Fatigue isn’t only factor in medical mistakes

 
By Michelle Anderson • Published: January 26th, 2010
Category: Health in a Heartbeat
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If your doctor just wrote you the wrong prescription, there may be more going on than the stereotypical physician who’s working too many hours and getting too little sleep.

Could be he’s worrying about making his car payment.

Or a child having trouble at school.

A new research study suggests that while much has been done to help curb doctor fatigue, stressed-out doctors may pose similar problems.

Things like family worries and financial problems also play a role in medical mistakes… mistakes that can be deadly to patients.

Nearly one-hundred-thousand people in the United States die each year due to preventable medical mistakes.

But changes to medical training meant to curb those mistakes have focused almost solely on doctor fatigue. And researchers say that needs to change.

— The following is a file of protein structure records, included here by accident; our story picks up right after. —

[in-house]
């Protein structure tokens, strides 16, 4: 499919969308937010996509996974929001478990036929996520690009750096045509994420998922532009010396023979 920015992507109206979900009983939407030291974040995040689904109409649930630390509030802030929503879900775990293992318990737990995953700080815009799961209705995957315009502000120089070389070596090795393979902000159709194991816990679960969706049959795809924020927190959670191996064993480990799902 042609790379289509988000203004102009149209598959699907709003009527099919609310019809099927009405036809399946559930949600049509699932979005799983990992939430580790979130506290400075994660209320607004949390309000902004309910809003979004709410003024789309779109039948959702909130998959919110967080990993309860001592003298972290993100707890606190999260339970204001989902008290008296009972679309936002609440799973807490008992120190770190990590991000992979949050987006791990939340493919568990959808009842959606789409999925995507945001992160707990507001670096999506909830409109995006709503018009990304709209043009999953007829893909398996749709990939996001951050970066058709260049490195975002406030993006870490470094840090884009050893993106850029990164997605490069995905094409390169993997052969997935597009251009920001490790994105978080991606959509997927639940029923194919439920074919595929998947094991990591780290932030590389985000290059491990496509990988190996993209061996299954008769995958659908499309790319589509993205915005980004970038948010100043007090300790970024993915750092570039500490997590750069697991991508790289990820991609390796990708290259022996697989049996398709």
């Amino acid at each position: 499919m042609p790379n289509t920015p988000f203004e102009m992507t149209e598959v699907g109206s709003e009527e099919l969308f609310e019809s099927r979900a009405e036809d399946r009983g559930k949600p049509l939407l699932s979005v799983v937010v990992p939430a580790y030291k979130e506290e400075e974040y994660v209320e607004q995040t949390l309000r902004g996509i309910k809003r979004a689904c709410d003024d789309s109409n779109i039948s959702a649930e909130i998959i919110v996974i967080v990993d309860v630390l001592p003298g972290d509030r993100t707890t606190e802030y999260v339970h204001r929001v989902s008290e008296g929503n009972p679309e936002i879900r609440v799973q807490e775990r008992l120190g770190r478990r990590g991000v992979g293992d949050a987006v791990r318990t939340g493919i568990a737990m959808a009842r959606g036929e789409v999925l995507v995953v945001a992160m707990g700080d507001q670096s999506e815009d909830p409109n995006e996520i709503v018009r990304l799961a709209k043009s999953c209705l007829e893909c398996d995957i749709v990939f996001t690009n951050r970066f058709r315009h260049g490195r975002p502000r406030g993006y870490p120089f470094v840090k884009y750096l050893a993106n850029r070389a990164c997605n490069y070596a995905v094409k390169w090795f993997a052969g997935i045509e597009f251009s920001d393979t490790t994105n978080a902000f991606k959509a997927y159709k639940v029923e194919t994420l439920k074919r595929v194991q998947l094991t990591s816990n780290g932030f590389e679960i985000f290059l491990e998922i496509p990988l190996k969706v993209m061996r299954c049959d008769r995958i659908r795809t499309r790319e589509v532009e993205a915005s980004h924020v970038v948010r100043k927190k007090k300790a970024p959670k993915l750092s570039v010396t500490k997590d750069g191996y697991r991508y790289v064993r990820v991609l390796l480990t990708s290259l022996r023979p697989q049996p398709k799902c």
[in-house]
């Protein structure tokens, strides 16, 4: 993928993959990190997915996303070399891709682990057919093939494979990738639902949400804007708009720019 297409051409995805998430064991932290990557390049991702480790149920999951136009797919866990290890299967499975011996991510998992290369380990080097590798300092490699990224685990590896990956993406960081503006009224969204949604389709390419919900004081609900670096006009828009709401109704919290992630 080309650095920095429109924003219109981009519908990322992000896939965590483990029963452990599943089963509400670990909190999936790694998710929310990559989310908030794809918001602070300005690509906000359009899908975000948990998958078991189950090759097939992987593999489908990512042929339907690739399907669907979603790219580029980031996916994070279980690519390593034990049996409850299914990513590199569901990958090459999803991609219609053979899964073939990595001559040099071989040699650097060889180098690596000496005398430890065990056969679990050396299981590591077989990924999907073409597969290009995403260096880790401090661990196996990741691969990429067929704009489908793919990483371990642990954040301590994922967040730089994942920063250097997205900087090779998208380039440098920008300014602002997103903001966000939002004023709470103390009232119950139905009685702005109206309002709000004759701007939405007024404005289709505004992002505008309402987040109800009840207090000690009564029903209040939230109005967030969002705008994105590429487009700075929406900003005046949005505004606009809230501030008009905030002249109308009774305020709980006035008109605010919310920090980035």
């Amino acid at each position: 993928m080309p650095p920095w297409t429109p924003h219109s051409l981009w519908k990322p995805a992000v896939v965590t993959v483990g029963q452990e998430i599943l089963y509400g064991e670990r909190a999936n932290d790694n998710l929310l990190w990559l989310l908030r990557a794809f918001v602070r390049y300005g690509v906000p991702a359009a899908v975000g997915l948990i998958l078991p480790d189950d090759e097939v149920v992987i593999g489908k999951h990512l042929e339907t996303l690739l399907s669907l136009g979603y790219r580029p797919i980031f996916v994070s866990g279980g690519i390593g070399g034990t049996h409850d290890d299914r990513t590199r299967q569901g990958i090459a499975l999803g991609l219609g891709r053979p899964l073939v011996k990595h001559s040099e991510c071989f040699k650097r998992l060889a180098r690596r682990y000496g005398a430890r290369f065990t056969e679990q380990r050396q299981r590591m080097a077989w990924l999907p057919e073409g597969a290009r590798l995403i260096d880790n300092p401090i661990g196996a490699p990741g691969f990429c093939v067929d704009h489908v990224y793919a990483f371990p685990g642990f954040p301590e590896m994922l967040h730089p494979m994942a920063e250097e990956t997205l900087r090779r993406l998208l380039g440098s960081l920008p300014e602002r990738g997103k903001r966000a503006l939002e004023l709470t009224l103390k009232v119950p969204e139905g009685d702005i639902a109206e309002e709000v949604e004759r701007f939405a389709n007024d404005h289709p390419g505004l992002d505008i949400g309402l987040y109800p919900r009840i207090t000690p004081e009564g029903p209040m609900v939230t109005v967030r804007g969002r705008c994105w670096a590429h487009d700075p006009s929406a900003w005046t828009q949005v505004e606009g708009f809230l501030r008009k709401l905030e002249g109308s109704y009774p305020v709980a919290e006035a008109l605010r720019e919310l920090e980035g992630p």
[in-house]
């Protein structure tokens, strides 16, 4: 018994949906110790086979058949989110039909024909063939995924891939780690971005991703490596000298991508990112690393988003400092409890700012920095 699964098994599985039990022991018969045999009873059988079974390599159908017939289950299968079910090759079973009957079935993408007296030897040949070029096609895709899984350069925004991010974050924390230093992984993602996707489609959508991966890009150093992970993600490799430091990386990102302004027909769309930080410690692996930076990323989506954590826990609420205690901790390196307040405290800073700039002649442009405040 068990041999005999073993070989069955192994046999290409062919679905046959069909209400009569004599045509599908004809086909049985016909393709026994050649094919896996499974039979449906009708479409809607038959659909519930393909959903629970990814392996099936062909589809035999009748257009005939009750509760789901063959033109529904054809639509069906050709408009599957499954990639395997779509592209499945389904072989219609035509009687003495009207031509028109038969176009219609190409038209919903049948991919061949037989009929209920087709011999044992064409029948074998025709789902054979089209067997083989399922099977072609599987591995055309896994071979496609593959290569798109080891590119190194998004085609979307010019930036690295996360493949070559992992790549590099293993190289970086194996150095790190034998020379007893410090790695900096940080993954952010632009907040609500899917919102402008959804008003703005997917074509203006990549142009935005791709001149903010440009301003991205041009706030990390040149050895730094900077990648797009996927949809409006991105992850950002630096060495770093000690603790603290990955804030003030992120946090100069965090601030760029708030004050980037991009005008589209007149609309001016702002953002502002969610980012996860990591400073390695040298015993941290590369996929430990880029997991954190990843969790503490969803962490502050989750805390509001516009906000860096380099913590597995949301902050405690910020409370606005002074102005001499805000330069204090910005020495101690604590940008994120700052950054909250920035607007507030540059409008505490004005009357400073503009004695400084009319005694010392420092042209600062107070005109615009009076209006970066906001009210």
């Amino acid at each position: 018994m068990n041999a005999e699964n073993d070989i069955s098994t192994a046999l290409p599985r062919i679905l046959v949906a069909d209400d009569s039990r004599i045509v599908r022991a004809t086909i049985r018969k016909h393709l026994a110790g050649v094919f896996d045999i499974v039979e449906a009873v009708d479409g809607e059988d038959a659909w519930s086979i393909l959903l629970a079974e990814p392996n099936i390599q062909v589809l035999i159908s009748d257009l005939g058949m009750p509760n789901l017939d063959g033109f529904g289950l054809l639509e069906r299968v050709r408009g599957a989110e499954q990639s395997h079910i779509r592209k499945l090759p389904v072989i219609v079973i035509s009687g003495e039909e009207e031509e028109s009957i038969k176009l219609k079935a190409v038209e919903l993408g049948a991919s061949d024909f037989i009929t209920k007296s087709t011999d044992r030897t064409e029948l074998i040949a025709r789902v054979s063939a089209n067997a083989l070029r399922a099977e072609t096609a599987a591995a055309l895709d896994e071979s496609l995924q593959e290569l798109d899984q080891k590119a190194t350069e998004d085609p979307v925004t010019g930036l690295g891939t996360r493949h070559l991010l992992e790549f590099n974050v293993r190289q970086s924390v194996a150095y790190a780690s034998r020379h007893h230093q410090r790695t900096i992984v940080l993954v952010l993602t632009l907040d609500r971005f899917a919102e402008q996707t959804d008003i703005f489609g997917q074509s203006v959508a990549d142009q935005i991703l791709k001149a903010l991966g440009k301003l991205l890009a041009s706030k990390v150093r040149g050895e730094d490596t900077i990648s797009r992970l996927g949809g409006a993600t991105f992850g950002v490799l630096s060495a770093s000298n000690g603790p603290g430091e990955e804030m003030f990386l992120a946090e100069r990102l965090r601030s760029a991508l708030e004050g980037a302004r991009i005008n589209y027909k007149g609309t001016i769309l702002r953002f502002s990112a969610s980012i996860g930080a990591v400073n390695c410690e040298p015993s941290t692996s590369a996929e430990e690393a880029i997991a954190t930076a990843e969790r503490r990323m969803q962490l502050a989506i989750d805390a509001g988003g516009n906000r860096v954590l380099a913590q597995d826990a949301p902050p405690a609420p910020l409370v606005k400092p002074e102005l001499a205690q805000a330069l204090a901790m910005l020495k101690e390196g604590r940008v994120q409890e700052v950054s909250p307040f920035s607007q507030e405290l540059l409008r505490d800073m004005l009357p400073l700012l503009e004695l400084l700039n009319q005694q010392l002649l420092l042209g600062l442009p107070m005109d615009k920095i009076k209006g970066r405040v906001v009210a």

The Mayo Clinic study tracked four-hundred-thirty internal medicine residents from 2005 through 2008, asking them to self-report serious medical errors. Researchers also asked about quality of life, fatigue and emotional well-being.

While they found a clear tie between fatigued doctors and mistakes, they also found a link between errors and doctors who felt depressed, burned out, or unhappy.

The researchers said improvements to medical training in recent years have helped end the tradition of working young residents to exhaustion.

But older doctors may be sleep-deprived for entirely different reasons. Or they might just be pushing themselves too hard.

So doctors, here’s a suggestion for you: Make sure you take some of the same advice you likely give many of your own patients… and get plenty of rest.